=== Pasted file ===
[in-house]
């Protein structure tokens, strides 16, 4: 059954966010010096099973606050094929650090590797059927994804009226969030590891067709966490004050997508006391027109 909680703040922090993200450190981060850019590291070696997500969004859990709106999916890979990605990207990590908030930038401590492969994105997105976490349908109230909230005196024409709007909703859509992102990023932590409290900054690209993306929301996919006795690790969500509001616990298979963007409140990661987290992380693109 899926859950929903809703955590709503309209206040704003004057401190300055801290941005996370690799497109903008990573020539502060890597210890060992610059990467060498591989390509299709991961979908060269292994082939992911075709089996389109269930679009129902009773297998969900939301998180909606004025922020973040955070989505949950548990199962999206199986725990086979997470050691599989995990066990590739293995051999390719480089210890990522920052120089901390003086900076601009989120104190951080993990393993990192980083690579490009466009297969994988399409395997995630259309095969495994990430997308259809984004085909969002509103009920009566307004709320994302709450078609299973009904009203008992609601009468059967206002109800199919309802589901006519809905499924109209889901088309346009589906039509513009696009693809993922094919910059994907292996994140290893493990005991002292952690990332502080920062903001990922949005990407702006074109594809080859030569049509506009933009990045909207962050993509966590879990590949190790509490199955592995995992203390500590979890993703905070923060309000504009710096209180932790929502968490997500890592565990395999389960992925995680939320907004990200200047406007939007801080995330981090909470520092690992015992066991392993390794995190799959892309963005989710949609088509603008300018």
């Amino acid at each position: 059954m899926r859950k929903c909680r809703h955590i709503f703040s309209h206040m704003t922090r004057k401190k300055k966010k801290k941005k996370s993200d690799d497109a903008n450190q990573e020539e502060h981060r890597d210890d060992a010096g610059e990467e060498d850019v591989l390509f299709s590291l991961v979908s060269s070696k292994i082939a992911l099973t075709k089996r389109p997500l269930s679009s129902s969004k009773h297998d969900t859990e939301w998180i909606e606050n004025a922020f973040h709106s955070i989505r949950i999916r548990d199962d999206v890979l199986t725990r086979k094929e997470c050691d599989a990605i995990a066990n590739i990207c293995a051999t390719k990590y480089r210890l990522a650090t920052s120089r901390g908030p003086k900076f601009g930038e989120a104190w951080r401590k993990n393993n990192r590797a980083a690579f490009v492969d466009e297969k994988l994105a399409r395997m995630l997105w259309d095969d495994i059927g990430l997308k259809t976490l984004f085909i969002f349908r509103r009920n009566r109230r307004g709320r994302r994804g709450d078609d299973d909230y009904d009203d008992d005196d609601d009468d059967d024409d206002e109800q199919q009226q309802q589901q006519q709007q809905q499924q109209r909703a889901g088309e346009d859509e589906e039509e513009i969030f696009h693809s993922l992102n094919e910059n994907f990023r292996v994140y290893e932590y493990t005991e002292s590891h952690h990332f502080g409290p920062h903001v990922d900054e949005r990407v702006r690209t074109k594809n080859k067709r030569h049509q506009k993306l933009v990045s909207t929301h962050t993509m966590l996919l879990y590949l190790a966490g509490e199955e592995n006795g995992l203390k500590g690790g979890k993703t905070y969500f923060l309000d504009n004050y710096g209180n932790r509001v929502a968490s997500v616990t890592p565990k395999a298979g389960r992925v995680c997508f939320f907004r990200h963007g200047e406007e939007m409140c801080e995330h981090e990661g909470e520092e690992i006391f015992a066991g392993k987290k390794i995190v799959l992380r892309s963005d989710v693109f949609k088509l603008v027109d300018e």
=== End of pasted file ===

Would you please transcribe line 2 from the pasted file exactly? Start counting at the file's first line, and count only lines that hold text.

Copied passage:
């Protein structure tokens, strides 16, 4: 059954966010010096099973606050094929650090590797059927994804009226969030590891067709966490004050997508006391027109 909680703040922090993200450190981060850019590291070696997500969004859990709106999916890979990605990207990590908030930038401590492969994105997105976490349908109230909230005196024409709007909703859509992102990023932590409290900054690209993306929301996919006795690790969500509001616990298979963007409140990661987290992380693109 899926859950929903809703955590709503309209206040704003004057401190300055801290941005996370690799497109903008990573020539502060890597210890060992610059990467060498591989390509299709991961979908060269292994082939992911075709089996389109269930679009129902009773297998969900939301998180909606004025922020973040955070989505949950548990199962999206199986725990086979997470050691599989995990066990590739293995051999390719480089210890990522920052120089901390003086900076601009989120104190951080993990393993990192980083690579490009466009297969994988399409395997995630259309095969495994990430997308259809984004085909969002509103009920009566307004709320994302709450078609299973009904009203008992609601009468059967206002109800199919309802589901006519809905499924109209889901088309346009589906039509513009696009693809993922094919910059994907292996994140290893493990005991002292952690990332502080920062903001990922949005990407702006074109594809080859030569049509506009933009990045909207962050993509966590879990590949190790509490199955592995995992203390500590979890993703905070923060309000504009710096209180932790929502968490997500890592565990395999389960992925995680939320907004990200200047406007939007801080995330981090909470520092690992015992066991392993390794995190799959892309963005989710949609088509603008300018």